RTM using effective boundary saving: A staggered grid GPU implementation |

For the convenience of complexity analysis, we define the size of the original model as . In each direction, we pad the model with the points on both sides as the boundary. Thus, the extended model size becomes . Conventionally one has to save the whole wavefield within the model size on the disk. The required number of points is

(9) |

According to Dussaud et al. (2008), for -th order finite difference in regular grid, points on each side are added to guarantee the correctness of inner wavefield. The saving amount of every time step is

(10) |

In the proposed effective boundary saving strategy, the number becomes

(11) |

In the case of staggered grid, there are points on each side. Allowing for four corners, the number for the effective boundary saving is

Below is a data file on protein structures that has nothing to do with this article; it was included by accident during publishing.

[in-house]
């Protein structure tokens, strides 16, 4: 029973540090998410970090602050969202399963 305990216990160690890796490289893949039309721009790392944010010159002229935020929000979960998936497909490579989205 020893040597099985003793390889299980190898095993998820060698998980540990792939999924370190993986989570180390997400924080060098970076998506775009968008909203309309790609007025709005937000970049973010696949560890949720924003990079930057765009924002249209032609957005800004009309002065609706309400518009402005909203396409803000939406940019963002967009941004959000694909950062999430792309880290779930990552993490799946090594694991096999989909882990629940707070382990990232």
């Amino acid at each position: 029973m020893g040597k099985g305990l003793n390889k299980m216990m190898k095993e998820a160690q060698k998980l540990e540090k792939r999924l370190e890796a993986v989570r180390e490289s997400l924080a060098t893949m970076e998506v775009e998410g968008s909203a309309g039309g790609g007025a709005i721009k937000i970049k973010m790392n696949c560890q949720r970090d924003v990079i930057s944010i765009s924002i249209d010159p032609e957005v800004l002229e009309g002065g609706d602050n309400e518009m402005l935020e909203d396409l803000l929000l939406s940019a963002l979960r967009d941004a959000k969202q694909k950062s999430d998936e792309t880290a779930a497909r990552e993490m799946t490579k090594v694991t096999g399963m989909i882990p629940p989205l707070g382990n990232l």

(12) |

Assume the forward modeling is performed steps using the floating point format on the computer. The saving amount will be multiplied by . Table 3 lists this memory requirement for different boundary saving strategies.

In principle, the proposed effective boundary saving will reduce bytes for regular grid finite difference, compared with the method of Dussaud et al. (2008). The storage requirement of staggered grid based effective boundary saving is about times of that in the regular grid finite difference, by observing . For the convenience of practical implementation, the four corners can be saved twice so that the saving burden of the effective boundary saving has no difference with the method of Dussaud et al. (2008) in regular grid finite difference. Since the saving burden for staggered grid finite difference has not been touched in Dussaud et al. (2008), it is still of special value to minimize its storage requirement for GPU computing.

RTM using effective boundary saving: A staggered grid GPU implementation |

2021-08-31